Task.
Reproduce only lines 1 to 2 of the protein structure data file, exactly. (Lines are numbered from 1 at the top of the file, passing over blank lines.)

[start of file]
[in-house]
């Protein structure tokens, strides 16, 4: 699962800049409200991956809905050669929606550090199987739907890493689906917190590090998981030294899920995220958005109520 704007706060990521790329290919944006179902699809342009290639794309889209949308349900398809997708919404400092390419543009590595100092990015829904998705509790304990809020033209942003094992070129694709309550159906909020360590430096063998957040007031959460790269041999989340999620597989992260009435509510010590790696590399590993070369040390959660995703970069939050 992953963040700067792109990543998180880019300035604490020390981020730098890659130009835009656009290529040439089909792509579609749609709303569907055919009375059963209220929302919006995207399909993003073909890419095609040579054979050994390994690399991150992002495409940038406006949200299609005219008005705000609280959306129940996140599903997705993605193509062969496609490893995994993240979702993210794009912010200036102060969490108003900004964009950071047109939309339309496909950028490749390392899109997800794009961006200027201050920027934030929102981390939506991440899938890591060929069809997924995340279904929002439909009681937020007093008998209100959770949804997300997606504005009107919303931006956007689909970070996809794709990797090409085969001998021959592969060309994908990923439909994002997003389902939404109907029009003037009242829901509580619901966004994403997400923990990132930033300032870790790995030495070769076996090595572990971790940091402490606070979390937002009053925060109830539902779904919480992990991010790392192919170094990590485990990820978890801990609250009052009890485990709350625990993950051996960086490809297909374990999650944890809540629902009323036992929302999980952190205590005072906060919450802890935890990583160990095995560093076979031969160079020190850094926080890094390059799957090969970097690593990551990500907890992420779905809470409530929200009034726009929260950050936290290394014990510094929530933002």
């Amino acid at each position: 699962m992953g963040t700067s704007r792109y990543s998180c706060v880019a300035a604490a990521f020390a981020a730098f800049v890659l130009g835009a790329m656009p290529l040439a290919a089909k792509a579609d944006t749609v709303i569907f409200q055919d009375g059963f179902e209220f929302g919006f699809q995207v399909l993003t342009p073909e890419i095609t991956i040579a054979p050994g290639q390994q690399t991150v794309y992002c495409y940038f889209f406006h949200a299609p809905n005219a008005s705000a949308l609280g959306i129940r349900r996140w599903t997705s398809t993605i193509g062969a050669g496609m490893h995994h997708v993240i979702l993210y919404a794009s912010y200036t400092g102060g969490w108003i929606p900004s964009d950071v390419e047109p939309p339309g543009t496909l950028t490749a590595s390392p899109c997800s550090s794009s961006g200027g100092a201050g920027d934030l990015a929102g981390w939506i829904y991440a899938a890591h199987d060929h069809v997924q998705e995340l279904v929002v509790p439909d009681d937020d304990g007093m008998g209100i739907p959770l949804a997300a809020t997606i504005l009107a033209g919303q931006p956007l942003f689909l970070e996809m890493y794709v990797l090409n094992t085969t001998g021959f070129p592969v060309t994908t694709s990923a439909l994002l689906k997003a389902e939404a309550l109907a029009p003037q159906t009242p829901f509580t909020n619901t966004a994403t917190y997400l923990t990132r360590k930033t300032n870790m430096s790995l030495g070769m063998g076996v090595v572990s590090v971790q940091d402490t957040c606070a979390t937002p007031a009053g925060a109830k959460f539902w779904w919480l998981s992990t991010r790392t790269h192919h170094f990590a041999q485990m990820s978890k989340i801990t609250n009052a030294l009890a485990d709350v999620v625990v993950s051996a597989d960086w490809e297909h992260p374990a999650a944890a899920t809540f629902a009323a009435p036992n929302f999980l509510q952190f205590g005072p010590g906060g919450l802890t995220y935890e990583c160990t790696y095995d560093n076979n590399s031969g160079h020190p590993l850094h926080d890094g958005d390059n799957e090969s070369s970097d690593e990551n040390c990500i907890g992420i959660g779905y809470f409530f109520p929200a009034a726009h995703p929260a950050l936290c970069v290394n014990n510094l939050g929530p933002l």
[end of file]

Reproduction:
[in-house]
């Protein structure tokens, strides 16, 4: 699962800049409200991956809905050669929606550090199987739907890493689906917190590090998981030294899920995220958005109520 704007706060990521790329290919944006179902699809342009290639794309889209949308349900398809997708919404400092390419543009590595100092990015829904998705509790304990809020033209942003094992070129694709309550159906909020360590430096063998957040007031959460790269041999989340999620597989992260009435509510010590790696590399590993070369040390959660995703970069939050 992953963040700067792109990543998180880019300035604490020390981020730098890659130009835009656009290529040439089909792509579609749609709303569907055919009375059963209220929302919006995207399909993003073909890419095609040579054979050994390994690399991150992002495409940038406006949200299609005219008005705000609280959306129940996140599903997705993605193509062969496609490893995994993240979702993210794009912010200036102060969490108003900004964009950071047109939309339309496909950028490749390392899109997800794009961006200027201050920027934030929102981390939506991440899938890591060929069809997924995340279904929002439909009681937020007093008998209100959770949804997300997606504005009107919303931006956007689909970070996809794709990797090409085969001998021959592969060309994908990923439909994002997003389902939404109907029009003037009242829901509580619901966004994403997400923990990132930033300032870790790995030495070769076996090595572990971790940091402490606070979390937002009053925060109830539902779904919480992990991010790392192919170094990590485990990820978890801990609250009052009890485990709350625990993950051996960086490809297909374990999650944890809540629902009323036992929302999980952190205590005072906060919450802890935890990583160990095995560093076979031969160079020190850094926080890094390059799957090969970097690593990551990500907890992420779905809470409530929200009034726009929260950050936290290394014990510094929530933002």